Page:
The French Cheese Mimolette is produced in Normandy, Brittany, Nord-Pas de Calais and other parts of France. It arose in the 17th century during the reign of Louis XIV when his minister Colbert banned the import of many foreign goods, including the Dutch Edam cheese which was immensely popular in northern France. The local French responded by making their own version of Edam, changed the shape and colored it with annatto.
Mimolette is cantaloupe orange and looks like a cannon ball dug out of orangish red clay. The rind looks like the product of an archaeological dig with a rough, dusty, gnarly look from cheese mites especially bred for this cheese that contribute to its look and flavor. The mites feed on the molds that grow on the cheese's surface. By eating into the rind they increase the cheese's aeration and they add an earthy note to the cheese. Cheese makers blow the mites off the cheese with compressed air and brushing by hand but a few always remain. In 2013 the US Food and Drug Administration (FDA) banned Mimolette for over a year due to the mites. The FDA was concerned that the mites would cause allergic reactions in people allergic to mites. I am allergic to mites and it has never caused an allergic reaction. In 2014 the FDA relented and the cheese returned. They will now allow cheese in with 6 mites per square inch or less.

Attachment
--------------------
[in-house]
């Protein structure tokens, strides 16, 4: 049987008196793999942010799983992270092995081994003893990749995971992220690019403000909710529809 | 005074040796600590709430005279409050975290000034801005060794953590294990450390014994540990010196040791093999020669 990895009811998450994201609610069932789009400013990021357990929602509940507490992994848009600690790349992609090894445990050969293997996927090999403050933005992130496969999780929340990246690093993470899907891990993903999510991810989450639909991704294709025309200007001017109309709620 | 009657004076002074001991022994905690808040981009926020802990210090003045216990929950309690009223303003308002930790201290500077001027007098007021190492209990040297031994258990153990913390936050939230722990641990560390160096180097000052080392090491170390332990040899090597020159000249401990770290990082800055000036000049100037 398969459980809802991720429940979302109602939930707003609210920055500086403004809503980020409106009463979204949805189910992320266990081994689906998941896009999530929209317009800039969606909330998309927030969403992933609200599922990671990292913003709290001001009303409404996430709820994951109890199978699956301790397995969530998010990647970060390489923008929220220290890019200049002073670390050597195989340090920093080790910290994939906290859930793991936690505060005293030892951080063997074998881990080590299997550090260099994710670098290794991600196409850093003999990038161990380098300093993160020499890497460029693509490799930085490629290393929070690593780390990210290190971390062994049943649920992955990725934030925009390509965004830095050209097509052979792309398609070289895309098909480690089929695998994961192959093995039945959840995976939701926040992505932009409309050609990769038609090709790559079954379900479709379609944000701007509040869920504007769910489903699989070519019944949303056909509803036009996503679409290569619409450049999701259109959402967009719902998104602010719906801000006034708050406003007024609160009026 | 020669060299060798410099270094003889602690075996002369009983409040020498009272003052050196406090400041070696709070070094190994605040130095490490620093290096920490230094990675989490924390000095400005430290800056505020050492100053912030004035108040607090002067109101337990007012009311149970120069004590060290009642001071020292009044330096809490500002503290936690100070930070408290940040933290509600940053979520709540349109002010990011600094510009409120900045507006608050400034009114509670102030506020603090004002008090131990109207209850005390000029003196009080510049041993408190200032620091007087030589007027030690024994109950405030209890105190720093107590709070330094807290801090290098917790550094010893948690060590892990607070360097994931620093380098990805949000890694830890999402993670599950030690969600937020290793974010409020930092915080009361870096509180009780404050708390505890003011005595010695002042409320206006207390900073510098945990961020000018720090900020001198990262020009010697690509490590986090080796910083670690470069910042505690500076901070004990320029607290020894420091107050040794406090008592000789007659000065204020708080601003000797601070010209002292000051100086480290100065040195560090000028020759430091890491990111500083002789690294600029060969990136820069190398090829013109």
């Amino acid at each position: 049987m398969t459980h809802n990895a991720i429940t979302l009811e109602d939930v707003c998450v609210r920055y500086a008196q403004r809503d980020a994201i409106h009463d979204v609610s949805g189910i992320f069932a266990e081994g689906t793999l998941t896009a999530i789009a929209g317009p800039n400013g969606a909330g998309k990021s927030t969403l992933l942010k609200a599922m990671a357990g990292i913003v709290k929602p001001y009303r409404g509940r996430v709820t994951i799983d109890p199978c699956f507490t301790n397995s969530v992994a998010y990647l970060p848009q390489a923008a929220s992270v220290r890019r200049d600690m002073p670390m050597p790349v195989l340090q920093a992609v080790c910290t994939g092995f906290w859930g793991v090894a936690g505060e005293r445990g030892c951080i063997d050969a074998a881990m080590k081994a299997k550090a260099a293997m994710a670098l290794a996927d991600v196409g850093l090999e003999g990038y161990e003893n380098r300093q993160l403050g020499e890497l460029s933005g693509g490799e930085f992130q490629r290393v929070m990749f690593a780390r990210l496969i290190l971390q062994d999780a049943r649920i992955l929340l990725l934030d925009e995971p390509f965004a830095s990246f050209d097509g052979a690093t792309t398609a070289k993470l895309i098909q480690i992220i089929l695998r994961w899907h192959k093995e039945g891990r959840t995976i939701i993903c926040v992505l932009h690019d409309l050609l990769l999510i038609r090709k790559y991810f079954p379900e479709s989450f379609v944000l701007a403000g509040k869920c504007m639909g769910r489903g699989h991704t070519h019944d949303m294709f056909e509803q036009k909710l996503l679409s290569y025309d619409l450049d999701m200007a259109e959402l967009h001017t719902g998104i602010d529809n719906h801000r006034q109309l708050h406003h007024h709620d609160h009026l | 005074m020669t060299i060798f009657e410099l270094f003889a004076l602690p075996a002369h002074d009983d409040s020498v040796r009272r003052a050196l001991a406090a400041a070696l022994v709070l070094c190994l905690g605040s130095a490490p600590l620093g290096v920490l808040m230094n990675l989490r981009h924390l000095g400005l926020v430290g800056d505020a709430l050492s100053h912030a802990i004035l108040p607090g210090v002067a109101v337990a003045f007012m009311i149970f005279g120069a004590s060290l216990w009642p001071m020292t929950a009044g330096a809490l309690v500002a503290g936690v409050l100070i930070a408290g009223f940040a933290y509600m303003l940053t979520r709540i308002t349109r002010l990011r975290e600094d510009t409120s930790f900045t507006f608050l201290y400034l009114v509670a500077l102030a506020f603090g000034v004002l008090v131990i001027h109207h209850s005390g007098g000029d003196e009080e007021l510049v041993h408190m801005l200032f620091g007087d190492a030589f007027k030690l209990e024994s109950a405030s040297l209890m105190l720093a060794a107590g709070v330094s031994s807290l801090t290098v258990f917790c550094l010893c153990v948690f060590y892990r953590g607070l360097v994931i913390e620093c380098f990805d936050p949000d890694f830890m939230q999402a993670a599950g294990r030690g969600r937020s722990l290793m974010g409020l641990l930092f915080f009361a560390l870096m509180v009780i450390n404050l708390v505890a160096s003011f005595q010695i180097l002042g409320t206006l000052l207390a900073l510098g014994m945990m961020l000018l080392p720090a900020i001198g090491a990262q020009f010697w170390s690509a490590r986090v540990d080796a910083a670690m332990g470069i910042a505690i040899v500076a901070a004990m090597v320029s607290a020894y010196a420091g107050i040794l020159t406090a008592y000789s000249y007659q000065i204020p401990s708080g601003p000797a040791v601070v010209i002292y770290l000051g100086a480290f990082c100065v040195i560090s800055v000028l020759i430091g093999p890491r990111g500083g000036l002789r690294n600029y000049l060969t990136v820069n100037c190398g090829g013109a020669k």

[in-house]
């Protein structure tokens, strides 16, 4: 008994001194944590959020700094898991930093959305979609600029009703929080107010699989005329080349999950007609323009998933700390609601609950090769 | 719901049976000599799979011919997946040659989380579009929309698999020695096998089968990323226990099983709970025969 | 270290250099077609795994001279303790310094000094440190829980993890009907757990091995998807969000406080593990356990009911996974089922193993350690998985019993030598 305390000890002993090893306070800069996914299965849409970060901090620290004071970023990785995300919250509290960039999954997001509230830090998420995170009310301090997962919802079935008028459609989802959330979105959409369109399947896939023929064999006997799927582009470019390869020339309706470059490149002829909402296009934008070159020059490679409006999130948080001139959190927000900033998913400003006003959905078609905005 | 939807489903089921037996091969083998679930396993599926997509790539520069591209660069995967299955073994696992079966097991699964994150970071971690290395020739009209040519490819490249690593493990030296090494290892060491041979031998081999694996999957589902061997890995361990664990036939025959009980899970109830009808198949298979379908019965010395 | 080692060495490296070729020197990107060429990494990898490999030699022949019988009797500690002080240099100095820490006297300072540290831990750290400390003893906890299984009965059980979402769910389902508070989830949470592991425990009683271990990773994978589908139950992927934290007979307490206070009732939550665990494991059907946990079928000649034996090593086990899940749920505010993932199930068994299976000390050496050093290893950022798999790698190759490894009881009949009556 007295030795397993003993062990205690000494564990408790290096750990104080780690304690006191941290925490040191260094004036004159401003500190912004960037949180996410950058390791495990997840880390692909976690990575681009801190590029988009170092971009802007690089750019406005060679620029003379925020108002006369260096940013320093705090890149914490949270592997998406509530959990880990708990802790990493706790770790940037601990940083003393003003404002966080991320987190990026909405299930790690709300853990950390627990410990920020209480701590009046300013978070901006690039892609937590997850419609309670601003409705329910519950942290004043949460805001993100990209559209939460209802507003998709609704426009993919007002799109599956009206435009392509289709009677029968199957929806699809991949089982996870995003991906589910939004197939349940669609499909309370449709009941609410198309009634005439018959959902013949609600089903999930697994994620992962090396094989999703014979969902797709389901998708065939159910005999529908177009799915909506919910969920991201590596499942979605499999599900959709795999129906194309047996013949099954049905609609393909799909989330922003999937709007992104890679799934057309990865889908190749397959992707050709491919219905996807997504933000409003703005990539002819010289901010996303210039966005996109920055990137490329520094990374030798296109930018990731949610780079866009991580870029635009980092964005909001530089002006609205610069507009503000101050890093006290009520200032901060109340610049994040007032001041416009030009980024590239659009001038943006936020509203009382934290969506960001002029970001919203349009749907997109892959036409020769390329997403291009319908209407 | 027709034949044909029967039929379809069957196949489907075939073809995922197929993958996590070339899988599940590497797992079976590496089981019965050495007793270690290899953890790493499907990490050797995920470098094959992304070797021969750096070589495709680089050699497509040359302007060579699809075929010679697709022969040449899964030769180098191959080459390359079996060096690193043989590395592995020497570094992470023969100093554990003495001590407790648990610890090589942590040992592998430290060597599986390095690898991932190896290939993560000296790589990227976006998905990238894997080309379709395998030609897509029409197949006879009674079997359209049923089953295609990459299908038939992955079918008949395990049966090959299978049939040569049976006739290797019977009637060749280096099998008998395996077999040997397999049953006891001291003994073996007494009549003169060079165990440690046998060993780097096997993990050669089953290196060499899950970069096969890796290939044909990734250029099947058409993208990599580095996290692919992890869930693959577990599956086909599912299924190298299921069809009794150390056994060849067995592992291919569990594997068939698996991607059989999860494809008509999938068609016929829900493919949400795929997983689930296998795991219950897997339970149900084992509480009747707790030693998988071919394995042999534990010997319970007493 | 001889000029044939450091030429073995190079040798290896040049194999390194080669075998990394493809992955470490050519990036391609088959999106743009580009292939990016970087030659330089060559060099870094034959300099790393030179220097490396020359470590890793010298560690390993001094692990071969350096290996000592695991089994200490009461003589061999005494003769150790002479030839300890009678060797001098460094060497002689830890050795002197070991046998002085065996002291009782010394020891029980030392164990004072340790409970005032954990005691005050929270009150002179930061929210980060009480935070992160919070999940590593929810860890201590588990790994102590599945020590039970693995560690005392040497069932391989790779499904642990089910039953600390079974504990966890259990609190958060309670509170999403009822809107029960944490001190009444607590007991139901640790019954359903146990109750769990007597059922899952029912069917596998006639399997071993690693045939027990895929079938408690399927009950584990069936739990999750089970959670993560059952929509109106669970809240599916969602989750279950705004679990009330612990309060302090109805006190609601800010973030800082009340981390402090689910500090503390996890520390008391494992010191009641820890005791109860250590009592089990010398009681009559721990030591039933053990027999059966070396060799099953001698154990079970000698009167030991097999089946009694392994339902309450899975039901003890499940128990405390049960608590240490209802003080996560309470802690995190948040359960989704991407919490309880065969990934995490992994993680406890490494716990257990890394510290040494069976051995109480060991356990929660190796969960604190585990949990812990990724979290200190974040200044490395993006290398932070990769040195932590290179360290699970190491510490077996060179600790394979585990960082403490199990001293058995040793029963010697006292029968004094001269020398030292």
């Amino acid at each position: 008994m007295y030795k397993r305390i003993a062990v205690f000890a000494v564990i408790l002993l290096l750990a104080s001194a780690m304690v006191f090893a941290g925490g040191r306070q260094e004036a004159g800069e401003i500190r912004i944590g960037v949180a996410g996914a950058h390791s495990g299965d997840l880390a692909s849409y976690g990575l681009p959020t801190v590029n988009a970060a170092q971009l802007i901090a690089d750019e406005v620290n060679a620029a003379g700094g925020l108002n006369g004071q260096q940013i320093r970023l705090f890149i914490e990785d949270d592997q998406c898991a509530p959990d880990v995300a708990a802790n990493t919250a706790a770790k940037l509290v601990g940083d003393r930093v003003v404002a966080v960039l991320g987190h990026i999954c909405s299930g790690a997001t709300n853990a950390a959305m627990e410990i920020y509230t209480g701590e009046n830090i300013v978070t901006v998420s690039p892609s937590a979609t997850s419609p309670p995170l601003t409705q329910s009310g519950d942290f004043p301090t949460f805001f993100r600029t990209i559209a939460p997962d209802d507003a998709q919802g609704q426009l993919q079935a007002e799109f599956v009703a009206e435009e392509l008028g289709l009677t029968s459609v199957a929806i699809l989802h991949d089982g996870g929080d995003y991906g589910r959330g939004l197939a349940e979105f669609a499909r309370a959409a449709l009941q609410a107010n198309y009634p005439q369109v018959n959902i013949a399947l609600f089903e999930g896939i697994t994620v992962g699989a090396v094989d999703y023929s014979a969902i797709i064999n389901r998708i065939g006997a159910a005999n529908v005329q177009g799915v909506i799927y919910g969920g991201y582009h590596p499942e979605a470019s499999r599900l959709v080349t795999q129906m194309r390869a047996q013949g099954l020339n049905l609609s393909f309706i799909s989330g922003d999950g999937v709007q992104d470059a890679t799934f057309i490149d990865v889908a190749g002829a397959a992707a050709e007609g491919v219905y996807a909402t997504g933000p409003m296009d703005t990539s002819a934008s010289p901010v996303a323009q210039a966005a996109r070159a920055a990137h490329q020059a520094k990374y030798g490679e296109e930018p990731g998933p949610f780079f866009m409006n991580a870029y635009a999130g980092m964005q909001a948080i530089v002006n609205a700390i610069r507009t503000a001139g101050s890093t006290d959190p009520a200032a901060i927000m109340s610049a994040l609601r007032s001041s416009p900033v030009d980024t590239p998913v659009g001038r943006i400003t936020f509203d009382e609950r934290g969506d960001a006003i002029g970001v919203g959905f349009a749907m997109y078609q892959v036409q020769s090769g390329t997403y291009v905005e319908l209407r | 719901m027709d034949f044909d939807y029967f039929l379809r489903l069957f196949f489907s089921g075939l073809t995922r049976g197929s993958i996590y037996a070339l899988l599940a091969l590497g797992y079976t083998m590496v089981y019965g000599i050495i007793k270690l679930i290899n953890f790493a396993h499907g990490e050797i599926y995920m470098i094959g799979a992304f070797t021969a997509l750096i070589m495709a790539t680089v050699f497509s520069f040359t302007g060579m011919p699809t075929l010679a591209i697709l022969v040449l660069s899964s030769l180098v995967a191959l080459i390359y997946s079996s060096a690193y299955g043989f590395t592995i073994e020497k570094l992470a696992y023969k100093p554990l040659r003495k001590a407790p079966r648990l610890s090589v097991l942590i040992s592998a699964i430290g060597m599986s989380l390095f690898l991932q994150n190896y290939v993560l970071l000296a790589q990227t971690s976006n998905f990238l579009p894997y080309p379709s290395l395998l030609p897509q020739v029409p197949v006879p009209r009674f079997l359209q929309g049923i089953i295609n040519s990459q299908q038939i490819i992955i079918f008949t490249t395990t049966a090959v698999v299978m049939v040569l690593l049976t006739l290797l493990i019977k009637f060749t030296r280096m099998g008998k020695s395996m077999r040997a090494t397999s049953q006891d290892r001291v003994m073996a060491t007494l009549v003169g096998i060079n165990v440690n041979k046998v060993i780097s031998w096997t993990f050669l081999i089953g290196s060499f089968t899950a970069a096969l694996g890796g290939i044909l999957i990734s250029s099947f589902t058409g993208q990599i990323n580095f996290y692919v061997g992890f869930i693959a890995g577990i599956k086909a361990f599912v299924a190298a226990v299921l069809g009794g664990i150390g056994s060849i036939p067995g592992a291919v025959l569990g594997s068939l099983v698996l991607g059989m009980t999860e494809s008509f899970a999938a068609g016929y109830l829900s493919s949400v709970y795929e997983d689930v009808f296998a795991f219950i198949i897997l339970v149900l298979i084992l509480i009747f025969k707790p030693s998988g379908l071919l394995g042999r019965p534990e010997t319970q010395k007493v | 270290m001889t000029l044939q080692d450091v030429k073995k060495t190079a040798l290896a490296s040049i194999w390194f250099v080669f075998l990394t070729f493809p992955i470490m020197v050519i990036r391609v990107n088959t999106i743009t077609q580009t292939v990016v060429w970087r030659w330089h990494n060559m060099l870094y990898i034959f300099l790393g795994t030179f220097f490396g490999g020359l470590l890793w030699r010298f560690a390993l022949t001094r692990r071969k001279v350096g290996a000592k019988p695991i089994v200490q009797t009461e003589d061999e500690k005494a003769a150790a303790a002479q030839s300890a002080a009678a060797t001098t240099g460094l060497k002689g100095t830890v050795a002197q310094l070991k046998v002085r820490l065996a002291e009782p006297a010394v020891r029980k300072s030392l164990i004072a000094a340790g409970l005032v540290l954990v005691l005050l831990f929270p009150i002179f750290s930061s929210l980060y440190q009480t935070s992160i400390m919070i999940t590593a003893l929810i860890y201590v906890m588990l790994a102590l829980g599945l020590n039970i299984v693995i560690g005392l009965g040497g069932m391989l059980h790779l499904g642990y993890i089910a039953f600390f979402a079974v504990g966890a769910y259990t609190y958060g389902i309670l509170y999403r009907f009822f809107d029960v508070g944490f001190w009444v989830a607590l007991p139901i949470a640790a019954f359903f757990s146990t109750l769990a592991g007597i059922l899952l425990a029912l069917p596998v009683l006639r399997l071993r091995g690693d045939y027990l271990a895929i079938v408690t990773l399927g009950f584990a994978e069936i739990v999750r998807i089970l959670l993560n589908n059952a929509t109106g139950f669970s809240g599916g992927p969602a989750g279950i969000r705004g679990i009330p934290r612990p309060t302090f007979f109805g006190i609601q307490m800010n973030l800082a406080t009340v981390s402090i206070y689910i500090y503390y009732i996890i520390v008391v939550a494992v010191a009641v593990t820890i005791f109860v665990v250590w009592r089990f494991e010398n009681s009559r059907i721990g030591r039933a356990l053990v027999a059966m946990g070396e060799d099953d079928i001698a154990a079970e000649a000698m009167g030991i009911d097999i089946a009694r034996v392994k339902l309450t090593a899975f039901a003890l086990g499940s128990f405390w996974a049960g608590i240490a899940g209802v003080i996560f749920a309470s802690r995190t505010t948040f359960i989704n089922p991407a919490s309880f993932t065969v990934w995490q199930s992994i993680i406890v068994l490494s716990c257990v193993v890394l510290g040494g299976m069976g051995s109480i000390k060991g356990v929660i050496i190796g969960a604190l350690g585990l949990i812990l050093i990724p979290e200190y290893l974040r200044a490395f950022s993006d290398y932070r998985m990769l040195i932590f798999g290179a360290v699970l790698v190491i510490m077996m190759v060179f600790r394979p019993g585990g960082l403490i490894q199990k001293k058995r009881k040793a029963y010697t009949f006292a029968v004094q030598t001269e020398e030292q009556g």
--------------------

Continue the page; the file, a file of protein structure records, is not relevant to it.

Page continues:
Mimolette is made from pasteurized cows milk and animal rennet and is aged for 2 to 24 months. Mine has been aged for a year. A ball of mimolette can weigh around 4.5 pounds. The cheese is brilliant nearly psychedelic orange with a firm, fudgy paste and a few eyes dotted about. The rind looks scrubbed - probably the result of trying to get enough mites off to keep the FDA happy. The cheese has a tangy, fruity smell with some sweat, mushroom, and funky floral. The flavor is nutty, buttery, salty and tangy with some dark caramel notes and Mimolette melts slowly in your mouth. I started my way through the wedge of Mimolette with a Crowler of 12welve Eyes 2Ö/2Ö Kolsch, a light mildly flavored beer that does not get in the way of the cheese and cleanses the palate. The beer brings out a little more fruit in the cheese and it a very pleasant pairing.
I followed the Kolsch with an Indeed Old Breed Bourbon Barrel Aged Barleywine and where the Kolsch for the most part stayed out of the way and let the cheese do its thing, the reaches in and engages the cheese. the beer brings rich sweet malt, alcohol, bourbon, dark dried fruit, some oak, and a dash of hops to the table. The malt sugars work with the cheese's caramel notes and the nuttiness in both the cheese and the beer accent each other. The beer's dried fruit notes highlights the cheese's fruit notes and tells you that this is a cheese that likes dried fruit. The beer and the cheese elevate each other and pair excellently.